Hartnett, C. S., Brantley, M.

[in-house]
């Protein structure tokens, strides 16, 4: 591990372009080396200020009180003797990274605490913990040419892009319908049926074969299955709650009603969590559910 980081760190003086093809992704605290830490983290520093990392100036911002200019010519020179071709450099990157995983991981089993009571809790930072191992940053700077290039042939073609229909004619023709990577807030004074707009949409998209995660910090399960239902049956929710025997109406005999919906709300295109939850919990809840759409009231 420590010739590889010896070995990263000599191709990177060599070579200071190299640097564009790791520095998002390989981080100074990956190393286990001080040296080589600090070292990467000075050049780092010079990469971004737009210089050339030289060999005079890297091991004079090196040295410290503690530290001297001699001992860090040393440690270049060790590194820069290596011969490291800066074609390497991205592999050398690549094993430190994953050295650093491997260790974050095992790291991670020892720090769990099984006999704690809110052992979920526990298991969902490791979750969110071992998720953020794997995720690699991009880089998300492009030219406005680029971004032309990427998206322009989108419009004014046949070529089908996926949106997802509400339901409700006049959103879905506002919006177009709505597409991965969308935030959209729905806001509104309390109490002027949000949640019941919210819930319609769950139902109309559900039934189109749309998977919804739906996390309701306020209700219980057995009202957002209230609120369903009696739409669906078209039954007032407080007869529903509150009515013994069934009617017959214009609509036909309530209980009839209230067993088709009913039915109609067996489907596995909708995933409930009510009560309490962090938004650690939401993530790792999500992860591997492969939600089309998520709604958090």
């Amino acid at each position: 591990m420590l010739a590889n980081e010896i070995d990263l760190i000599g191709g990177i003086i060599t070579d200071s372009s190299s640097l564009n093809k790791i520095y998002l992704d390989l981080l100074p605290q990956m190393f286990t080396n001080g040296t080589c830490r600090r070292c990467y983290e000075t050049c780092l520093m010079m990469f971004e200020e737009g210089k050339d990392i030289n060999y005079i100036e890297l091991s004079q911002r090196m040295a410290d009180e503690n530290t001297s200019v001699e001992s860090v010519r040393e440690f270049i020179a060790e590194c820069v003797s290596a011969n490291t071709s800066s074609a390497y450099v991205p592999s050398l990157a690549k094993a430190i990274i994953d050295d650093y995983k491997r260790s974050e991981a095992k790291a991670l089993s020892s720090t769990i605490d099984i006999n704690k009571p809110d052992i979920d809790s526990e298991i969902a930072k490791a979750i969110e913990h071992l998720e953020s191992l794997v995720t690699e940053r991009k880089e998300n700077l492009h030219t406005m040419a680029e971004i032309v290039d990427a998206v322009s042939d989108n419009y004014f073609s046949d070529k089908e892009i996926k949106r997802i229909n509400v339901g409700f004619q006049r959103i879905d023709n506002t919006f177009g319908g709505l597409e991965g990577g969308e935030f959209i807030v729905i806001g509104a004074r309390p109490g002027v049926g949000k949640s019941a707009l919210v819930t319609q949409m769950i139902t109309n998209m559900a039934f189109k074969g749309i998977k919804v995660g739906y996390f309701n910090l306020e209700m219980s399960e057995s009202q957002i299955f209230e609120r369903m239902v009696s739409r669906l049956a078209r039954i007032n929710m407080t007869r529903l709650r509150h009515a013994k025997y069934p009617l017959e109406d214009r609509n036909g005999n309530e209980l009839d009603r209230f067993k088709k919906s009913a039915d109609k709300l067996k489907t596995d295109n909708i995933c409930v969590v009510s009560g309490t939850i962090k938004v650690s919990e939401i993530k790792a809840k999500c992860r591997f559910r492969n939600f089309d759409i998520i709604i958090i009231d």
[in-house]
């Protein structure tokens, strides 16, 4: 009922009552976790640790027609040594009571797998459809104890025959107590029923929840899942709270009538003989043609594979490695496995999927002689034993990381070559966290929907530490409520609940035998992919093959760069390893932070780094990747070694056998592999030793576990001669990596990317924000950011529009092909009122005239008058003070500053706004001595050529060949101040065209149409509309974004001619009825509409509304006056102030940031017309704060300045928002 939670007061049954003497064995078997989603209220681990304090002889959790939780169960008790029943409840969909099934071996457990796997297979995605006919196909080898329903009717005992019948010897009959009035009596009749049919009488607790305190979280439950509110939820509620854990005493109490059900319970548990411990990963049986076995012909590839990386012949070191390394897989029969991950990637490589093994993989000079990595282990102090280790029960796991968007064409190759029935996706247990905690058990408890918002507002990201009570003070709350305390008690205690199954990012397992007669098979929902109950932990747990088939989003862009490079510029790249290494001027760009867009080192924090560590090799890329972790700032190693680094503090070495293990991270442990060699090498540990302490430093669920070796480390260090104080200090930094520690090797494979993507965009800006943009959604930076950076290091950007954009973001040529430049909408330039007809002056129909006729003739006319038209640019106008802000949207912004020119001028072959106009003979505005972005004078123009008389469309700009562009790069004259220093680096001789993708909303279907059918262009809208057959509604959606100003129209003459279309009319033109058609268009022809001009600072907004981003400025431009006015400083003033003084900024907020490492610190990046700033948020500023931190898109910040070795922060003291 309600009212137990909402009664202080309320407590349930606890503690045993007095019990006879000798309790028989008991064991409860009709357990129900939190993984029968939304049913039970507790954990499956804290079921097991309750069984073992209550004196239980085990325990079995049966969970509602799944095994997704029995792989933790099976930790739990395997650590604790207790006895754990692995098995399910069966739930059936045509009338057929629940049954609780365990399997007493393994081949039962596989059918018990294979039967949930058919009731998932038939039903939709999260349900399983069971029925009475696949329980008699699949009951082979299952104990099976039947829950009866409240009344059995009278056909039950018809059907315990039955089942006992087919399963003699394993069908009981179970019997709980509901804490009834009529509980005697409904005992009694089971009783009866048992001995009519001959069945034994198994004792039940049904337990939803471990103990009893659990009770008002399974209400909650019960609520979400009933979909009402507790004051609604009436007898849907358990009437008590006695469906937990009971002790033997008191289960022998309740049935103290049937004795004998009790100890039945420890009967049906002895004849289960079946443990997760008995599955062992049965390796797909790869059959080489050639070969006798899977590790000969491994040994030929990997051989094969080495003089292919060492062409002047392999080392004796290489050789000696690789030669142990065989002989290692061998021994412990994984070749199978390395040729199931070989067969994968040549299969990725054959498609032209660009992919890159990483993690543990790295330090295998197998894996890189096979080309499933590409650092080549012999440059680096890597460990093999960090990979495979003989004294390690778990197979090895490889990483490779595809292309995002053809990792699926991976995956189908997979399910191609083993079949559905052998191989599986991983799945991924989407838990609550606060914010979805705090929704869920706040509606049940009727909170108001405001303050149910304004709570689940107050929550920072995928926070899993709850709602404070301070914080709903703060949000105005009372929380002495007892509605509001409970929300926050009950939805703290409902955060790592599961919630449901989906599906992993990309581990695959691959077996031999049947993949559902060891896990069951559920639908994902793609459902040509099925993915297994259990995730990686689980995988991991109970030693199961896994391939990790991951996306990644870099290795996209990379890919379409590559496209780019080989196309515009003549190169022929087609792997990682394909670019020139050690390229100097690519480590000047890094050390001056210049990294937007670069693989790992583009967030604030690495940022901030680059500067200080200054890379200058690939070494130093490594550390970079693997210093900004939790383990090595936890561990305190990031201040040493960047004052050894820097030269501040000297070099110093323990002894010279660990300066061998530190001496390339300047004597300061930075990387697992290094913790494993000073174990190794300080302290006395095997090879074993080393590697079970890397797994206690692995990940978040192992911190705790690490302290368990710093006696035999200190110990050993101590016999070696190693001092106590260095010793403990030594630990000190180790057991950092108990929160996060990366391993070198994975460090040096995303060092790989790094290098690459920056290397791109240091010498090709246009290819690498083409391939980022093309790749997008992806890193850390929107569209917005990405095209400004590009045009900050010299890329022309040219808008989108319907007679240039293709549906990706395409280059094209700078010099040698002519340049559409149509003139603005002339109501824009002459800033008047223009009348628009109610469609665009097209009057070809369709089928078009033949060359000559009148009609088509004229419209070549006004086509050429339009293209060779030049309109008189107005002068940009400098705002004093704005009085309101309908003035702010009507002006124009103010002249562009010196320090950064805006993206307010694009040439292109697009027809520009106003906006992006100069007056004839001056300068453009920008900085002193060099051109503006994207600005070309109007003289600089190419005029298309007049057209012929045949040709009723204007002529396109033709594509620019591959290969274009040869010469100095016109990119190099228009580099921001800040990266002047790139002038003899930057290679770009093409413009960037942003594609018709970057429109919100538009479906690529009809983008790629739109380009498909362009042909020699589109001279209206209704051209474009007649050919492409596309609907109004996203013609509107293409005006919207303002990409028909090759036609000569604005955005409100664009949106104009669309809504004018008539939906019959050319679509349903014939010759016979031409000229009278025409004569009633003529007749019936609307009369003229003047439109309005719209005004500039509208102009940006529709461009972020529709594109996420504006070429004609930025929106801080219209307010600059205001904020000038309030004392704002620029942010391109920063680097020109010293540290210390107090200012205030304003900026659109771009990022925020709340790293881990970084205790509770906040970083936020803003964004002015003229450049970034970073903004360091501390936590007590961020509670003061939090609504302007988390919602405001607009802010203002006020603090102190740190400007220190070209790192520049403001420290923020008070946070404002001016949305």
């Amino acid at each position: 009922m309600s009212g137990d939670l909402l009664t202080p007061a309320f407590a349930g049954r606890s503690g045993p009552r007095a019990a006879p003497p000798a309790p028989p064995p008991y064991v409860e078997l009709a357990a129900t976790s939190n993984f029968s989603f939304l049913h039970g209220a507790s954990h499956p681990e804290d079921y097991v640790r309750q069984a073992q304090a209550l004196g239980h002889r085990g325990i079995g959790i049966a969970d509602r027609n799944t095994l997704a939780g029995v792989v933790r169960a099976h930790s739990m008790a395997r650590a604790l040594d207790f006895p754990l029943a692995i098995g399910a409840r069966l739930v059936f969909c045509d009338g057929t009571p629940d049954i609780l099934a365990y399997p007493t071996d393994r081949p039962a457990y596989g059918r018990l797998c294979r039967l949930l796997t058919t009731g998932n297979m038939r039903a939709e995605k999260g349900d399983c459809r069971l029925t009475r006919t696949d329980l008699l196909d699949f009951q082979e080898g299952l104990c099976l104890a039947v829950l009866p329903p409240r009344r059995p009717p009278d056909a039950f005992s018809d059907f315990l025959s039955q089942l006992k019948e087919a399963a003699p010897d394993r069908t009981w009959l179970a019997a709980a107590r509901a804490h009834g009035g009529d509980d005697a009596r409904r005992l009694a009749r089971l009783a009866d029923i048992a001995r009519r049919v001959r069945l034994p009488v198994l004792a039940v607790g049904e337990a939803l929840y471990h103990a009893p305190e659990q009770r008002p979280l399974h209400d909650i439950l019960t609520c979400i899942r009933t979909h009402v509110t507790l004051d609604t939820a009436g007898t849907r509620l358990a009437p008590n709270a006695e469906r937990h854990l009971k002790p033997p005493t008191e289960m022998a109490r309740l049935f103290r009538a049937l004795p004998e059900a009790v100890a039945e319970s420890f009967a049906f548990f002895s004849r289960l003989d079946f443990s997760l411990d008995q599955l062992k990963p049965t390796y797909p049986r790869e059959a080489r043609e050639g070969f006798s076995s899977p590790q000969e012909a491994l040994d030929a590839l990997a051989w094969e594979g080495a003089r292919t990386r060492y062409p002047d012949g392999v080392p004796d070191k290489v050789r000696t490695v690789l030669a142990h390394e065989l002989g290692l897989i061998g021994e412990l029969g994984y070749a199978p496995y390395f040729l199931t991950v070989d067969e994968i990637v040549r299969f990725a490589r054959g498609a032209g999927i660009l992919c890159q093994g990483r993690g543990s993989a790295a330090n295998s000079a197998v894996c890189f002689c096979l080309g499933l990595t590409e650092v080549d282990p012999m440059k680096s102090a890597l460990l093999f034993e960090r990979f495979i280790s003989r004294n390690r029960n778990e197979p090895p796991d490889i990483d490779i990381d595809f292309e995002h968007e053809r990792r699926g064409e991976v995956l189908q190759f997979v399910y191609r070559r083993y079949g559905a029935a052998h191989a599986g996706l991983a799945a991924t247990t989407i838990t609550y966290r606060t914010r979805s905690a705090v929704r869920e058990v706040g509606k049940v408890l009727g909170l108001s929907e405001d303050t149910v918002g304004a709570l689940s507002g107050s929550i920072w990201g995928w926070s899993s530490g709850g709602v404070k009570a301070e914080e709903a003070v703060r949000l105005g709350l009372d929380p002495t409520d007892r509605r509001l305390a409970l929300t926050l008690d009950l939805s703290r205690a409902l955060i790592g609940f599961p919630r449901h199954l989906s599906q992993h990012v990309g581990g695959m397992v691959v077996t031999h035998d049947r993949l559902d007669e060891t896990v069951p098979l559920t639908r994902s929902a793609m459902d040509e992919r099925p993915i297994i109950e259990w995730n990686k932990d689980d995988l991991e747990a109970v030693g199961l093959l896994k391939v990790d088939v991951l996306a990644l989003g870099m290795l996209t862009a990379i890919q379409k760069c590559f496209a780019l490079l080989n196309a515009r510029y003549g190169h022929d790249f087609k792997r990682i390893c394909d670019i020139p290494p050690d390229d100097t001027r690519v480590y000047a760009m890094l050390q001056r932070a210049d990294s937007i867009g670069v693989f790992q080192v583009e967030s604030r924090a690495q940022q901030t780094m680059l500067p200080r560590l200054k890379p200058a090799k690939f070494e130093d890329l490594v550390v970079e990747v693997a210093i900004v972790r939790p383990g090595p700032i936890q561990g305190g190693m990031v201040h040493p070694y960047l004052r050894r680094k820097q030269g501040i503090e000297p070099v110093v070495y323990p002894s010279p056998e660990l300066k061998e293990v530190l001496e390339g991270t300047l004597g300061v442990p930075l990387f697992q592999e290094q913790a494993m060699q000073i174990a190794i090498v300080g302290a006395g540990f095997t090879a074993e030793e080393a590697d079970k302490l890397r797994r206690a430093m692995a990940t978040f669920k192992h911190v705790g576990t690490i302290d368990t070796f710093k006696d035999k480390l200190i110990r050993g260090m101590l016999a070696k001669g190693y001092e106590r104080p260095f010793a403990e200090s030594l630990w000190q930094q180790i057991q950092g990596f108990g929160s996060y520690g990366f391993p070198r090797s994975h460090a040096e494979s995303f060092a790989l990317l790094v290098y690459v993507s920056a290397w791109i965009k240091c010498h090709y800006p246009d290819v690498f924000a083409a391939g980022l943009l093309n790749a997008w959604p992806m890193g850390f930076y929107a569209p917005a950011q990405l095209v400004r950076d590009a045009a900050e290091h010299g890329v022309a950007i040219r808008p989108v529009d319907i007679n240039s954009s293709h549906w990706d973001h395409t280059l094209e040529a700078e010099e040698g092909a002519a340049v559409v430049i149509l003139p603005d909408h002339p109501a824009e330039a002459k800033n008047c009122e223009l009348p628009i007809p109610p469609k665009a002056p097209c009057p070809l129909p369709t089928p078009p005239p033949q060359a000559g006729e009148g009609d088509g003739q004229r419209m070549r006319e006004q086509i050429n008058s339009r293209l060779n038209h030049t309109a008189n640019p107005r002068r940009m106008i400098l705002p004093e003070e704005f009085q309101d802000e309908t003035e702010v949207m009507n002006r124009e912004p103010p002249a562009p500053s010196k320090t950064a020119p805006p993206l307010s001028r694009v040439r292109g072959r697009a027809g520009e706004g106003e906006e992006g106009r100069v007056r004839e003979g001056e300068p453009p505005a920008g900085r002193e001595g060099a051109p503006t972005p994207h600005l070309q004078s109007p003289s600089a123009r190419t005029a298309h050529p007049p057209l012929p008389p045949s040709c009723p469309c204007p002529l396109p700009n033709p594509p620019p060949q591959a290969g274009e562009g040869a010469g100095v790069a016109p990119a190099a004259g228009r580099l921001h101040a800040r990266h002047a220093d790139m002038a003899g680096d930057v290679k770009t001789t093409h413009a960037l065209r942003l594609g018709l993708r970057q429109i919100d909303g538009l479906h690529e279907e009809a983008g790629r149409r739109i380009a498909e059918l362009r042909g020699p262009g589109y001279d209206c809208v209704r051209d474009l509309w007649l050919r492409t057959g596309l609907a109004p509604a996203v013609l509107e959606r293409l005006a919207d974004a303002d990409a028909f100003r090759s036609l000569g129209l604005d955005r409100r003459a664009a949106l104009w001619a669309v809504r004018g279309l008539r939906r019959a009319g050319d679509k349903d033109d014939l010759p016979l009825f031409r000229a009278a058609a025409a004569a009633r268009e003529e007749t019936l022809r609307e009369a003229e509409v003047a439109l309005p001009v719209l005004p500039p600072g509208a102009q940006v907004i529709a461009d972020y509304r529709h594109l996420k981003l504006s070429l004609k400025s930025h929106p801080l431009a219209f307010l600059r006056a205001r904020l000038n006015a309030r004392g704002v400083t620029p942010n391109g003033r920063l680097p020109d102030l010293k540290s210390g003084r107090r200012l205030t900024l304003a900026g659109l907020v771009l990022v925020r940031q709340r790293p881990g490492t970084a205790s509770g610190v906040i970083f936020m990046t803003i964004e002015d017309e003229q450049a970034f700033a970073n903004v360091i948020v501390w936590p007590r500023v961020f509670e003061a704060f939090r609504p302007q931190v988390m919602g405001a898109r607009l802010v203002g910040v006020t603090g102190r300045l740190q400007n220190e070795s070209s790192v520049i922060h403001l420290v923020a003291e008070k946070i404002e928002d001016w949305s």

In light of persistent racial disparities in maternal and child health, it is important to understand the dynamics shaping outcomes for black mothers. We examine racial patterns in women’s emotional well-being regarding pregnancy (i.e., women’s reported happiness to be pregnant), which has been shown to have health consequences. Using the 2002-2017 National Survey of Family Growth (N = 6,163 pregnancies ending in birth), we find that black women are less happy about their pregnancies than white women both for intended and mistimed pregnancies. The happiness gap in intended pregnancies is partially attributable to differences in economic strain and partner support. In addition, child gender shapes happiness differently by race: Black women who previously had sons are unhappier about current intended pregnancies than those who did not (with no difference for white women). We argue there are pregnancy- and parenthood-related stressors that disproportionately impact black women, with potential implications for mothers and children.